Supernova Cosmology Project

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The Supernova Cosmology Project is one of two research teams that determined the likelihood of an accelerating universe and therefore a positive cosmological constant, using data from the redshift of Type Ia supernovae.[1] The project is headed by Saul Perlmutter at Lawrence Berkeley National Laboratory, with members from Australia, Chile, France, Portugal, Spain, Sweden, the United Kingdom, and the United States.

This discovery was named "Breakthrough of the Year for 1998" by Science Magazine[2] and, along with the High-z Supernova Search Team, the project team won the 2007 Gruber Prize in Cosmology[3] and the 2015 Breakthrough Prize in Fundamental Physics.[4] In 2011, Perlmutter was awarded the Nobel Prize in Physics for this work, alongside Adam Riess and Brian P. Schmidt from the High-z team.[5]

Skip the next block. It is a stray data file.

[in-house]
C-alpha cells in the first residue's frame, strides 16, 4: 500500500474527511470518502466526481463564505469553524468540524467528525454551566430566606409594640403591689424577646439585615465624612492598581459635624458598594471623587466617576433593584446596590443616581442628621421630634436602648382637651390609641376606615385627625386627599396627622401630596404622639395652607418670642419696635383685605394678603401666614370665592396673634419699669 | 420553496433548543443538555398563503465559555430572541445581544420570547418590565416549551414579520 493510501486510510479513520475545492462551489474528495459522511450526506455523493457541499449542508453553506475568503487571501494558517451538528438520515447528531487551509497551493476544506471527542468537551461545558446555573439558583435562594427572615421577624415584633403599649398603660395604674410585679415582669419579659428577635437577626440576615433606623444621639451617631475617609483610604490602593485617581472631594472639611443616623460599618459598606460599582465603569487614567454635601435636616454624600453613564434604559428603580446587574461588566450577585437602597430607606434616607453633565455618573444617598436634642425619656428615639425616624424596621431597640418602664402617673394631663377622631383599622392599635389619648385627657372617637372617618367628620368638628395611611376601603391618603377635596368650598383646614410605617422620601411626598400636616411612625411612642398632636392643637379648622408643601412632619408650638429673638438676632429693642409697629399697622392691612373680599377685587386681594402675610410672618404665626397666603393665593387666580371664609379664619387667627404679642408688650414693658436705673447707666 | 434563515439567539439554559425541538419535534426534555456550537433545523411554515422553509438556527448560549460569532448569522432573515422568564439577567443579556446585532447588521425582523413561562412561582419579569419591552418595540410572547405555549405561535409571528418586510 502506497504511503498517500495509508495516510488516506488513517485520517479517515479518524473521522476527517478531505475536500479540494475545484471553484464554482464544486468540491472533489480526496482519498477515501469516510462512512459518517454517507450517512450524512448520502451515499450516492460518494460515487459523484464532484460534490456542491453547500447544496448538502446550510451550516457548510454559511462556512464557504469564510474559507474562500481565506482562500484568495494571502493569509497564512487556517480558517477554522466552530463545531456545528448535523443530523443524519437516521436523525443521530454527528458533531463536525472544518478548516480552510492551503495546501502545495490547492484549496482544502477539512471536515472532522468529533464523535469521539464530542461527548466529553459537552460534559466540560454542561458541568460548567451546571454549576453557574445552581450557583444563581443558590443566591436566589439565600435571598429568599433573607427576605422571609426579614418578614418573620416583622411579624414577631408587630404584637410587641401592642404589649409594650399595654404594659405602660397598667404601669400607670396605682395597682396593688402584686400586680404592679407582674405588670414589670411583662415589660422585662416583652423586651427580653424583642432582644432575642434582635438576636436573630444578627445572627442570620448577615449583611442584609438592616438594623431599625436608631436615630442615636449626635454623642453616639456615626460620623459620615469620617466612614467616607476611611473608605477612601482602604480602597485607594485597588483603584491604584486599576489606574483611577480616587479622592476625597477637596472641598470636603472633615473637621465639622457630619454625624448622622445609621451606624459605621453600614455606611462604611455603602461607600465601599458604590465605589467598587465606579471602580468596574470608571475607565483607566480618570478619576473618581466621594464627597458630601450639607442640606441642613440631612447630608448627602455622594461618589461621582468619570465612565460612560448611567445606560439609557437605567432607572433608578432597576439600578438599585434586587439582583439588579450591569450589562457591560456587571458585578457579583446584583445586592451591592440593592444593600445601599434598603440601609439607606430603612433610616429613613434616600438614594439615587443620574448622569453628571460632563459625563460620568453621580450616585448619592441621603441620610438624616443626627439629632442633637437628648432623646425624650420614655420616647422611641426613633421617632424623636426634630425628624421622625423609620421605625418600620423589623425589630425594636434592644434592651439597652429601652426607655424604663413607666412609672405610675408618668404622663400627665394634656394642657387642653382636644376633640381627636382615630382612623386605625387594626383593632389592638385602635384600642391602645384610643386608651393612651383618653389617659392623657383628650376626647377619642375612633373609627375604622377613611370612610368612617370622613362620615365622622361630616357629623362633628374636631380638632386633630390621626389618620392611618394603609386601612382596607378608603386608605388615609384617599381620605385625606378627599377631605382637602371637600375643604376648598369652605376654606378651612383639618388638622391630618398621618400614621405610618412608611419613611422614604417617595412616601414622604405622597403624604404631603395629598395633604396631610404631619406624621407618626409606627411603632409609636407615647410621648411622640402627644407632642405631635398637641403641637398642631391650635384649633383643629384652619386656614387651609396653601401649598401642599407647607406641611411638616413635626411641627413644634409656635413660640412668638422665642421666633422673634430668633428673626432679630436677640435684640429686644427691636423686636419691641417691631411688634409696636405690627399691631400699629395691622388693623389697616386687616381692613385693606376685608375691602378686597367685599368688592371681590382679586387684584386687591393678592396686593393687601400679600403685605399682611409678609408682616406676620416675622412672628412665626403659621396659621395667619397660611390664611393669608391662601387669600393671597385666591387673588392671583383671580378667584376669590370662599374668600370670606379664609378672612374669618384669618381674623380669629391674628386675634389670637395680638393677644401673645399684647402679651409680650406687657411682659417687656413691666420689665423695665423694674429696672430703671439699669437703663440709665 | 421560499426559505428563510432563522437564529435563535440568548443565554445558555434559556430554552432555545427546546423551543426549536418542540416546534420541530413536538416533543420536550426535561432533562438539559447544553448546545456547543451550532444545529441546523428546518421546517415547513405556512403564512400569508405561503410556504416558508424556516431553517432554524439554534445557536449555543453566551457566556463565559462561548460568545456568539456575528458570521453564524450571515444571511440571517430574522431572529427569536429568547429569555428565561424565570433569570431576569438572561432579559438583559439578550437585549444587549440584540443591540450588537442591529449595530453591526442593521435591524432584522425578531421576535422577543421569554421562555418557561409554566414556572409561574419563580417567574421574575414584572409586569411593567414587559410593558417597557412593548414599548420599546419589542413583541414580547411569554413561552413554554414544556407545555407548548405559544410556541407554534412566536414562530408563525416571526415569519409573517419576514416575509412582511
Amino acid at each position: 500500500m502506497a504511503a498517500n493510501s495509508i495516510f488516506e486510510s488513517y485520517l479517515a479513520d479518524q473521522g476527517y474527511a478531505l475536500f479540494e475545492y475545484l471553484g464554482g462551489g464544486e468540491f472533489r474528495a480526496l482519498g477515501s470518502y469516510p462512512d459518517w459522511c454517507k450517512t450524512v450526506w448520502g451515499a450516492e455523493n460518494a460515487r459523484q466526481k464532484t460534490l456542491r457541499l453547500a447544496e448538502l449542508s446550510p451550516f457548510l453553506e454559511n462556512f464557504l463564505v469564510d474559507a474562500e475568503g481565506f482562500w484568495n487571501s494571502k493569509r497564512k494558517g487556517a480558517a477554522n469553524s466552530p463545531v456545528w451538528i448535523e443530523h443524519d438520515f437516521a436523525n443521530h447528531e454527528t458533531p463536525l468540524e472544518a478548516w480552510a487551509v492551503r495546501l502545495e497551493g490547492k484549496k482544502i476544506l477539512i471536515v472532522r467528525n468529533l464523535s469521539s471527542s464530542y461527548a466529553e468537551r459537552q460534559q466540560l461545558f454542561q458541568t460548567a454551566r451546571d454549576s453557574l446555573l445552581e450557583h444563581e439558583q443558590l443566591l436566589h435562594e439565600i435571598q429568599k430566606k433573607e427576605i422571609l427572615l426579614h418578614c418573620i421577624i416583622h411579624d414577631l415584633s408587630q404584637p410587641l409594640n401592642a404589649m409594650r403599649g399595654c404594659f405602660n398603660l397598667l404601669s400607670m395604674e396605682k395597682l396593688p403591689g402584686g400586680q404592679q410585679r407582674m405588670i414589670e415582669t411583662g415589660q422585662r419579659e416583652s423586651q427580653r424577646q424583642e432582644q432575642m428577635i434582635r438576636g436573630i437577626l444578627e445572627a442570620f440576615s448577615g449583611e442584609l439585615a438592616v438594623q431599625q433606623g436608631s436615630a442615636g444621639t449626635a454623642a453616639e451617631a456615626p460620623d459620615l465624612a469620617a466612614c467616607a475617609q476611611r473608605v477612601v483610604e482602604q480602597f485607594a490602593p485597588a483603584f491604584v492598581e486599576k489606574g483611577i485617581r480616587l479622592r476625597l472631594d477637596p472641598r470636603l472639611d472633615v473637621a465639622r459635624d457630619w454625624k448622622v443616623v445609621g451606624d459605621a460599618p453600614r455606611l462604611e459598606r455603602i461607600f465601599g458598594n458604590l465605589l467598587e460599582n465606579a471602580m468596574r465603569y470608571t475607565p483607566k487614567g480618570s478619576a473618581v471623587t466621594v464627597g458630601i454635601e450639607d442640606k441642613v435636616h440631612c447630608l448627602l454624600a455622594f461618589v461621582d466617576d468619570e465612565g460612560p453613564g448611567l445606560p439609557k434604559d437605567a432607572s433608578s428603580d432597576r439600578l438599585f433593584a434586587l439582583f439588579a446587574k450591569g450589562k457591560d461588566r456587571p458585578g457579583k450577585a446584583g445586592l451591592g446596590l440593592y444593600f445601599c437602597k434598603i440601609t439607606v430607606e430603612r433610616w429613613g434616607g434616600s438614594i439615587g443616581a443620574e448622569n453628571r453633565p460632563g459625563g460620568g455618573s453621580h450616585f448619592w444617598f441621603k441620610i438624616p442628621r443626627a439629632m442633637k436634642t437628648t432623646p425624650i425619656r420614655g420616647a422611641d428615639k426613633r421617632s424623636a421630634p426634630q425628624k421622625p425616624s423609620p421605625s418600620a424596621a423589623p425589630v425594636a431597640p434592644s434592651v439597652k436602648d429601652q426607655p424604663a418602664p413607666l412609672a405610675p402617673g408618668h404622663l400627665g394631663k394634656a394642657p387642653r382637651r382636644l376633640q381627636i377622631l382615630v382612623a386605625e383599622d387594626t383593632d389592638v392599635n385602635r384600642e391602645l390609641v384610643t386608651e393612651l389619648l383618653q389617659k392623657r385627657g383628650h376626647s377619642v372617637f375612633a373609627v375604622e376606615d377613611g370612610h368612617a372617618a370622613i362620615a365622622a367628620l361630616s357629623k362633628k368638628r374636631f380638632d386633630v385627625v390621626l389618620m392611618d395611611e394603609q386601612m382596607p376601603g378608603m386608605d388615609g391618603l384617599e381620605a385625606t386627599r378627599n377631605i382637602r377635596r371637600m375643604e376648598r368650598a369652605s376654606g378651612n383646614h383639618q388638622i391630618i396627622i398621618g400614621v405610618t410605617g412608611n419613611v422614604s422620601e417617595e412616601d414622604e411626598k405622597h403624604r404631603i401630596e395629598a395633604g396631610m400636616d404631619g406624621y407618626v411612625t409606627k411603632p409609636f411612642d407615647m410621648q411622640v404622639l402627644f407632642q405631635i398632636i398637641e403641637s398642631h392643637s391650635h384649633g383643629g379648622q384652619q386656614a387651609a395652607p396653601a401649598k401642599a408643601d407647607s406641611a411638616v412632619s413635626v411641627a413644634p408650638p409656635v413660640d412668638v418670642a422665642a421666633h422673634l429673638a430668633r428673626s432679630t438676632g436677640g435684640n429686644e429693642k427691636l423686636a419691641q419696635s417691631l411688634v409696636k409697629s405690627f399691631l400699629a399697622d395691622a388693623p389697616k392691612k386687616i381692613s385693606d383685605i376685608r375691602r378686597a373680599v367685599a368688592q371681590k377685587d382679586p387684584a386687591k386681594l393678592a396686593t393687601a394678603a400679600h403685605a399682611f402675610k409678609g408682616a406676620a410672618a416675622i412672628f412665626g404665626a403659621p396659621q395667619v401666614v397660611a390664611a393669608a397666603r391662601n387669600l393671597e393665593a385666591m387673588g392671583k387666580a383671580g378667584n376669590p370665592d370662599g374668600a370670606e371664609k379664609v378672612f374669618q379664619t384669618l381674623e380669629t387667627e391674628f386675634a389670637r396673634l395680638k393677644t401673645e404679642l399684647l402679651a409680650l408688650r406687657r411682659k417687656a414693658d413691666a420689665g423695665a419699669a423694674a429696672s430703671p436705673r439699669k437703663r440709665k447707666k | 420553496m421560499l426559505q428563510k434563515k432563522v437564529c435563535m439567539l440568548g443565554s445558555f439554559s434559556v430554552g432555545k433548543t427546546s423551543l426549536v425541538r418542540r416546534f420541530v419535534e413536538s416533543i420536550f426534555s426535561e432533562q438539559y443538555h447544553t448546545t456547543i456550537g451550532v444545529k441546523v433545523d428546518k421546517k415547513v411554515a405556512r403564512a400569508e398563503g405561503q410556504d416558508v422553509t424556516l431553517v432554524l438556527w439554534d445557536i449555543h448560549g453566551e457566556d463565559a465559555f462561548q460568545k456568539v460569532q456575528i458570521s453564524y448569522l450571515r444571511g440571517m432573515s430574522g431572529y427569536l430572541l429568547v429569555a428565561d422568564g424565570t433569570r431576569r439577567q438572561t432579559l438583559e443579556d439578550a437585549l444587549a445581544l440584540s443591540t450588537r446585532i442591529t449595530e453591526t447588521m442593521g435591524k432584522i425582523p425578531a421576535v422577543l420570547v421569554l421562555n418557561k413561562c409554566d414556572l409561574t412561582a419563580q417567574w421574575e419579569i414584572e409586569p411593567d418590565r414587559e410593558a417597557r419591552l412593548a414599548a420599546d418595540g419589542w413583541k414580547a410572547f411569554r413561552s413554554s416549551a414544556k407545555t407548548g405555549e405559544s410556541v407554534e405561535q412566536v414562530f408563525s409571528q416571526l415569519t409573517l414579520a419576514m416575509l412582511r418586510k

Project Members[edit]

The team members are:[4][6]


  1. ^ Goldhaber, Gerson (2009). "The Acceleration of the Expansion of the Universe: A Brief Early History of the Supernova Cosmology Project (SCP)". AIP Conference Proceedings. 1166: 53. arXiv:0907.3526. Bibcode:2009AIPC.1166...53G. doi:10.1063/1.3232196.
  2. ^ Cosmic Motion Revealed Science 282(5397), 2156-2157
  3. ^ Gruber Foundation Prize in Cosmology Press Release
  4. ^ a b Recipients Of The 2015 Breakthrough Prizes In Fundamental Physics And Life Sciences Announced
  5. ^ "Nobel physics prize honours accelerating Universe find". BBC News. 2011-10-04.
  6. ^ Gruber Foundation: Saul Perlmutter & the Supernova Cosmology Project

External links[edit]